Bound Unbound And Static Method In Python
class A: def foo(self): pass a = A() print A.foo print a.foo
<unbound method A.foo> <bound method A.foo of <__main__.A instance at 0x10b06a560>>
这里的关键字是 unbound 和 bound。在一个 Python 2.3.4 的文档中，它们的定义是这样的
Methods are functions that are called using the attribute notation. There are two flavors: built-in methods (such as append() on lists) and class instance methods.
Class instance methods are either bound or unbound, referring to whether the method was accessed through an instance or a class, respectively.
在 ptyhon mail list 中Kalle Svensson对 bound / unbound methods 的解释简明易懂：
Consider a function and a method:
def f(x): print x class C: def m(self, x): print x
The function takes one argument and prints it, so does the method, if used on an instance:
>>> c = C() >>> f(1) 1 >>> c.m(1) 1
This means the first method argument, self, appeared from nowhere. This is because the method is bound to the instance c. When a method is not bound to any instance, you have to supply all arguments yourself, like:
>>> C.m(c, 1) 1
This also means that c.m and C.m are not the same thing. They're almost the same, but c.m is bound to the instance c, and C.m is unbound.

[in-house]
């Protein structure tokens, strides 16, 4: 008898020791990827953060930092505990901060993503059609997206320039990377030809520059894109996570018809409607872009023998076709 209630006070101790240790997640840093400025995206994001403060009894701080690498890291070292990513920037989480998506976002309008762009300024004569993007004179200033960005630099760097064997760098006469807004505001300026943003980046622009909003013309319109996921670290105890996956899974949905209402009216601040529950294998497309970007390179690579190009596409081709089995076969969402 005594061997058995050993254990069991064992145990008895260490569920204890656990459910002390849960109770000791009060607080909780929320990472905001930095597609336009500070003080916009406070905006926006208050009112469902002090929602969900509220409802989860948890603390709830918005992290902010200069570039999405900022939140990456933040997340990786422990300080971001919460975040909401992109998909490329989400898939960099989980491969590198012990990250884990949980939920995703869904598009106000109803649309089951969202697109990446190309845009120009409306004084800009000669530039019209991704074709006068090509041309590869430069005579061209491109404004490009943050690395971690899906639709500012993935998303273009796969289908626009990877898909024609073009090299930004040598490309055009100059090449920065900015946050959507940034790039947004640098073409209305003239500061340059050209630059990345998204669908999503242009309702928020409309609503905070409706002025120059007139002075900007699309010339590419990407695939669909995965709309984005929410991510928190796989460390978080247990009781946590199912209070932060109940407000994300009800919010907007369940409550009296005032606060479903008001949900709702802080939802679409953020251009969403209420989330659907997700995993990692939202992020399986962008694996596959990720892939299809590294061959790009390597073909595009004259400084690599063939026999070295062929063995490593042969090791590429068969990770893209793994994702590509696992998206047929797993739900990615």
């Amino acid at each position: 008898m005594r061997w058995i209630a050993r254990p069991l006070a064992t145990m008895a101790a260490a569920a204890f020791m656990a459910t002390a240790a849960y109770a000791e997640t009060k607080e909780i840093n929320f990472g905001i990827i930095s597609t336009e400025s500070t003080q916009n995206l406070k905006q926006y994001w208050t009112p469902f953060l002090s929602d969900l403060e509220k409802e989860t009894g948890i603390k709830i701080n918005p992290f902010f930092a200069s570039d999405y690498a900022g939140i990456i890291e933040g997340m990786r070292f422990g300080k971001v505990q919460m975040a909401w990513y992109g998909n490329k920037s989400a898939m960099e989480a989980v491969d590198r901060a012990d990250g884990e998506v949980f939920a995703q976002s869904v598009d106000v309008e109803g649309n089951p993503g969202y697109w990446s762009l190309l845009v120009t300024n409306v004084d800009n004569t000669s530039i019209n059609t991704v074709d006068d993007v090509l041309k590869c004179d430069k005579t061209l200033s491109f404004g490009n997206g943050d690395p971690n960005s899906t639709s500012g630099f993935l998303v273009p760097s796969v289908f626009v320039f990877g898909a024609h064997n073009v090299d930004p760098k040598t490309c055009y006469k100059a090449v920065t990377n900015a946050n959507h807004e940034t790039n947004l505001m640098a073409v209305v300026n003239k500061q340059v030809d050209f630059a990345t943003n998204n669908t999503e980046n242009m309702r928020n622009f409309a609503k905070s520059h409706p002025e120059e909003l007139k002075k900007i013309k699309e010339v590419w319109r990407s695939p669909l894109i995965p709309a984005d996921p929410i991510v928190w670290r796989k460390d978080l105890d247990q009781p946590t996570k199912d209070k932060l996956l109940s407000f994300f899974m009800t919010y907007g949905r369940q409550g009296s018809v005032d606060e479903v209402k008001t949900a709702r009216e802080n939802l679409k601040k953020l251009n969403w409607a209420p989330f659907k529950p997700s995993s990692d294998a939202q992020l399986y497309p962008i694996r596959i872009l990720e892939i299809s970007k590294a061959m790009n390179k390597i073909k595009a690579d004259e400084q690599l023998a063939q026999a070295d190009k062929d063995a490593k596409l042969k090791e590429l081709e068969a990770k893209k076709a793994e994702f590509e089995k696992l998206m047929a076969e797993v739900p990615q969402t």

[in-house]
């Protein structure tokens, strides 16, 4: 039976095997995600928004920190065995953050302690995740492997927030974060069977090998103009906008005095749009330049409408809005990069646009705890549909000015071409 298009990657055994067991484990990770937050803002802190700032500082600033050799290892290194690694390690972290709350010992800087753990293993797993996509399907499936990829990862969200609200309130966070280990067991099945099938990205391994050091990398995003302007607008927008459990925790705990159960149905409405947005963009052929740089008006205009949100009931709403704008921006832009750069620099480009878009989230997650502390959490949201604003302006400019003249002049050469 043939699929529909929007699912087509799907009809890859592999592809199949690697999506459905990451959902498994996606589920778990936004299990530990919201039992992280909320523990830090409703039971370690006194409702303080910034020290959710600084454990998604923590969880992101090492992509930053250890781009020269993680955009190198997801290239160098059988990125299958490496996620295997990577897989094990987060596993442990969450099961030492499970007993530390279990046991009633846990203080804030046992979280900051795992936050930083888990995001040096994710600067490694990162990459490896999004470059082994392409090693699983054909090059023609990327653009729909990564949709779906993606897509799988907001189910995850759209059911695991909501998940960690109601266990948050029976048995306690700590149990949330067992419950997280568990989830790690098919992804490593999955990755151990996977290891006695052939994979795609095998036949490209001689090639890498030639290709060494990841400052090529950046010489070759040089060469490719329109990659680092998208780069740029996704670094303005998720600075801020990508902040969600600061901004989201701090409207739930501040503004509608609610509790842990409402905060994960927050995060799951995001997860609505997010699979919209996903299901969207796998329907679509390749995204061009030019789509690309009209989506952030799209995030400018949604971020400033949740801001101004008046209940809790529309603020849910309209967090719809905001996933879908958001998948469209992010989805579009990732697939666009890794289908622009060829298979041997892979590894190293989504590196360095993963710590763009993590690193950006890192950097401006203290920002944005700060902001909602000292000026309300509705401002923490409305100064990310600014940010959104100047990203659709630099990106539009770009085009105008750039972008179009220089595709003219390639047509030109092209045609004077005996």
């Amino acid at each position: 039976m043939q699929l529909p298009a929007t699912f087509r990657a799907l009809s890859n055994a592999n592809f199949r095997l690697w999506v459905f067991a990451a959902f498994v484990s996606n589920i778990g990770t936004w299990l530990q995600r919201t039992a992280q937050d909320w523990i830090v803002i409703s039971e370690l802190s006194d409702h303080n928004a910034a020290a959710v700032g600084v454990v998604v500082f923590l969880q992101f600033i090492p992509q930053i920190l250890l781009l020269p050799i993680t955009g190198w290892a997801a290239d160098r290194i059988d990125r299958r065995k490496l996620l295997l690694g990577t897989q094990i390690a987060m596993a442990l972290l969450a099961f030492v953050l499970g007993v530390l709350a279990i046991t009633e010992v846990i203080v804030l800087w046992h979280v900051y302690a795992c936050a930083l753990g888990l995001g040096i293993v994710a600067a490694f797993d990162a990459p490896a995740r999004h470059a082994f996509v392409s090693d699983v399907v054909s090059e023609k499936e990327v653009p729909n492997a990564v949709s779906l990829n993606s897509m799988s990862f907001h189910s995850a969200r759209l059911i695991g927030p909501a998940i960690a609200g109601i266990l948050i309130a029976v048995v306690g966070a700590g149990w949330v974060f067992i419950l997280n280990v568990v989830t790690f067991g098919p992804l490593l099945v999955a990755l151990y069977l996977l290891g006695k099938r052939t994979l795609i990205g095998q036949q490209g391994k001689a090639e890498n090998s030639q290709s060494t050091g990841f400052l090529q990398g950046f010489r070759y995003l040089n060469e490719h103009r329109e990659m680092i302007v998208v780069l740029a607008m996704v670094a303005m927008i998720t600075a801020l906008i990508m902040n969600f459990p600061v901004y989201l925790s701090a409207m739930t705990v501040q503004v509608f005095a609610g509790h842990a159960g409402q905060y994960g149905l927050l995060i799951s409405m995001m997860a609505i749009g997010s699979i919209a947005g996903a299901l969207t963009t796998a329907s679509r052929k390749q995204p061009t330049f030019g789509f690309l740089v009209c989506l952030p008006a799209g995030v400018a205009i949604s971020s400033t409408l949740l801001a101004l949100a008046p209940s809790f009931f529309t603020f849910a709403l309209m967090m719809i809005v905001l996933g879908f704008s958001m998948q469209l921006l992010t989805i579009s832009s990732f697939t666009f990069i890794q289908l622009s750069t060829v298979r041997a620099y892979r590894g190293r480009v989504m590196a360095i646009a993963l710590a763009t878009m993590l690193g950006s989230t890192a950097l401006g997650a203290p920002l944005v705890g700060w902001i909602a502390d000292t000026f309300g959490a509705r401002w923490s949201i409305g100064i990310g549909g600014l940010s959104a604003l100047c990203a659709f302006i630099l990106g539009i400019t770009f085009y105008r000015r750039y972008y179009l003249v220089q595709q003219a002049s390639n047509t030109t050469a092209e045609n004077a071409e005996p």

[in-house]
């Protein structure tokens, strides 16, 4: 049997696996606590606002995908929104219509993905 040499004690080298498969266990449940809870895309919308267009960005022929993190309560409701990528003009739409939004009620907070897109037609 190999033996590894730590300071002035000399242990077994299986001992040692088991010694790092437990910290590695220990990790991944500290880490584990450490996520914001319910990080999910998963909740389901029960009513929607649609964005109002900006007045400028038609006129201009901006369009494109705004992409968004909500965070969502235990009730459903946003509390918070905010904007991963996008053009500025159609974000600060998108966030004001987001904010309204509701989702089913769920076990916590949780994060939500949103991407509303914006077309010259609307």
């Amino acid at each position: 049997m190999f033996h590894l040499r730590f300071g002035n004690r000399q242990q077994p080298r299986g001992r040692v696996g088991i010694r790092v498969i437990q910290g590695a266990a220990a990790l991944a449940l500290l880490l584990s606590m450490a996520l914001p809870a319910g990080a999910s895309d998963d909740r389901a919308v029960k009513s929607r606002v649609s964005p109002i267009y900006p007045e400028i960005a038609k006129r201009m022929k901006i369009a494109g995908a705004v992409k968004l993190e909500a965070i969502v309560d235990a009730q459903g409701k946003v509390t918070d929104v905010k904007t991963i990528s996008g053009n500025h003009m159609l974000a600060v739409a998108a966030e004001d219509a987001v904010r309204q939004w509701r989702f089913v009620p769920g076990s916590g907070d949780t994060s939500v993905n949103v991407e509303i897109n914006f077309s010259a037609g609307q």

而 Stackoverflow 上 Armin Ronacher 给出了更加深入的解释，非常值得一读
Methods in Python are a very, very simple thing once you understood the basics of the descriptor system. Imagine the following class:
class C(object): def foo(self): pass
Now let's have a look at that class in the shell:
>>> C.foo <unbound method C.foo> >>> C.__dict__['foo'] <function foo at 0x17d05b0>
As you can see if you access the foo attribute on the class you get back an unbound method, however inside the class storage (the dict) there is a function. Why's that? The reason for this is that the class of your class implements a getattribute that resolves descriptors. Sounds complex, but is not. C.foo is roughly equivalent to this code in that special case:
>>> C.__dict__['foo'].__get__(None, C) <unbound method C.foo>
That's because functions have a get method which makes them descriptors. If you have an instance of a class it's nearly the same, just that None is the class instance:
>>> c = C() >>> C.__dict__['foo'].__get__(c, C) <bound method C.foo of <__main__.C object at 0x17bd4d0>>
Now why does Python do that? Because the method object binds the first parameter of a function to the instance of the class. That's where self comes from. Now sometimes you don't want your class to make a function a method, that's where staticmethod comes into play:
class C(object): @staticmethod def foo(): pass
The staticmethod decorator wraps your class and implements a dummy get that returns the wrapped function as function and not as a method:
>>> C.__dict__['foo'].__get__(None, C) <function foo at 0x17d0c30>
Hope that explains it.
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